||AFIT, Wright-Patterson AFB, OH 454337542
Experimental research in laser physics, spectroscopy, chemical kinetics, flow dynamics, and radiative transfer form the basis for advanced laser demonstrations and the remote sensing of battle-space combustion events. Several technologies supported by the AFIT laser weapons and space surveillance research group include:
(1) Airborne Laser. The megawatt class Chemical Oxygen-Iodine Laser (COIL) is the weapon system aboard the Airborne Laser, designed to destroy theater missiles during the boost phase. AFIT has a more than 30-year history support the Air Force’s high-energy laser program. Recent AFIT research in support of COIL devices include analyzing gas phase reaction rates, developing optical diagnostics to measure the supersonic flow field conditions, including laser saturation spectroscopy and planaer laser induced fluorescence, and novel chemistry for singlet oxygen production.
(2) Gas Phase Lasers. Diode or fiber laser pumped alkali vapor lasers have emerged as scalable laser devices and we are investigating lineshapes, energy transfer kientics, and laser device scaling. In addition, moderate power laser sources are required for electro-optic countermeasure missions such as blinding heat-seeking missiles. We are investigating photolytic gas phase laser systems and nonlinear optical techniques to develop new lasers operating in the near infrared at 3-5 microns.
(3) Remote Sensing. Space and airborne based surveillance systems for battlespace awareness are being developed. Applications include the classification of detonation and combustion events from spectral and imaging signatures, monocular passive ranging, chromotomography for hyperspectral imaging, and atmospheric transmission of high energy lasers. Both instrument development and basic phenomenology is stressed during field deployment and subsequent data analysis.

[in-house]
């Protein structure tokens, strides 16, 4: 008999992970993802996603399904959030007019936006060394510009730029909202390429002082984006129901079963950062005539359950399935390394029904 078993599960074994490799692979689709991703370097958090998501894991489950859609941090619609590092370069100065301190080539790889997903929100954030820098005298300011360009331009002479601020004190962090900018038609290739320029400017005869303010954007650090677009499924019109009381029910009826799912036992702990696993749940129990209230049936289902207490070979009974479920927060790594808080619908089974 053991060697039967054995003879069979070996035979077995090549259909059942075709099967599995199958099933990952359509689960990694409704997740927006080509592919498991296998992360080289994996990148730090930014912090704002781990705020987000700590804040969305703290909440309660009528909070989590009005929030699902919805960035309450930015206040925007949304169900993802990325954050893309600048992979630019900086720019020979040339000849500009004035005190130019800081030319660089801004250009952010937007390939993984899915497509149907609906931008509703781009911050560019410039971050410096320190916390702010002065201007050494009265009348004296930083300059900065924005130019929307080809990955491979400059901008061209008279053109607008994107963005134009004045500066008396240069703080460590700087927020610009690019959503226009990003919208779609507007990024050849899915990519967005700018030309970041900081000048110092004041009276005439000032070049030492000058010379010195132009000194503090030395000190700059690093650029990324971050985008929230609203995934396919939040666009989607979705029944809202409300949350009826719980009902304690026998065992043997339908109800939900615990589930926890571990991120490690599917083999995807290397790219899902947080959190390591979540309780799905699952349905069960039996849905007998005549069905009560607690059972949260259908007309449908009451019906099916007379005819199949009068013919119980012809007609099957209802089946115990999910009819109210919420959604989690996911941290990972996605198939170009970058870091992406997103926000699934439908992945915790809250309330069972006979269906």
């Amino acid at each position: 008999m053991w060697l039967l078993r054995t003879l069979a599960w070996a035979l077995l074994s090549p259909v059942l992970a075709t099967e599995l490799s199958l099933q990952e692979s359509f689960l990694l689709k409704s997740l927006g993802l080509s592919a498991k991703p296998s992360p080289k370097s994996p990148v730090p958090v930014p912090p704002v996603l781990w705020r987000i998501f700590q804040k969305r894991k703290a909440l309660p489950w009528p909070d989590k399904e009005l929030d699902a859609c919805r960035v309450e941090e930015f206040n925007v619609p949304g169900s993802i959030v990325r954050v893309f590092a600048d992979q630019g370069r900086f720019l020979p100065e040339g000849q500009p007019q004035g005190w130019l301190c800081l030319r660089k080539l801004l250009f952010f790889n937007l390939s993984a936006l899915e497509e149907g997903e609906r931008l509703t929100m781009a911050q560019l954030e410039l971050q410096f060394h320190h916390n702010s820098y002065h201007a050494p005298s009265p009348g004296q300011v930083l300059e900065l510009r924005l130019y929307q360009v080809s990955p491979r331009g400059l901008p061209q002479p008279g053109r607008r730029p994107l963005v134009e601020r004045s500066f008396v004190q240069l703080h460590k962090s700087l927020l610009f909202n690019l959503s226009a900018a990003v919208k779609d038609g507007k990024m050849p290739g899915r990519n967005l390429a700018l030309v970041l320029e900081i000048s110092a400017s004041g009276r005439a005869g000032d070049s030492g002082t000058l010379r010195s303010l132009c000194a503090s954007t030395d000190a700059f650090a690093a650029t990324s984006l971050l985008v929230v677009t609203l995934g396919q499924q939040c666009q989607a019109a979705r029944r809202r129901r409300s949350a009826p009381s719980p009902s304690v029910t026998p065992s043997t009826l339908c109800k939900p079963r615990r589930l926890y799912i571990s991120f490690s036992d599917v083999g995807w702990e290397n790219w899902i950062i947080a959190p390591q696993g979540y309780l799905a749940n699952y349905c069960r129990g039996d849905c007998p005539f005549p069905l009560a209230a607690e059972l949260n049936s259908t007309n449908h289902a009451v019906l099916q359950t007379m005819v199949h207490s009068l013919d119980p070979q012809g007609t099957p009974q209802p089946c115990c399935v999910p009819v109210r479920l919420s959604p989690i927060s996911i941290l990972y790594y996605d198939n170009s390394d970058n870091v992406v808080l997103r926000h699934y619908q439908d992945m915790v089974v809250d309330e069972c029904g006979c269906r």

(4) Optical Diagnostics. New optical methods for detecting and monitoring chemical processes are in high demand. Several examples of AFIT’s activities in developing optical diagnostics include (1) assessing desorption of soil contaminants from aircraft degreasing operations, (2) studying thin-film processing from laser ablation and plasma processing, and (3) characterizing combustion chemistry. Emphasis is placed on the fundamental plume dynamics and spectroscopy in pulsed laser deposition of high-temperature superconductors to enable the manufacture of superconducting wires for aircraft power generation.
Lasers; Spectroscopy; Chemical kinetics; Chemical lasers; Optical diagnostics; Energy transfer; Remote sensing; Hyperspectral imagery; Combustion spectra;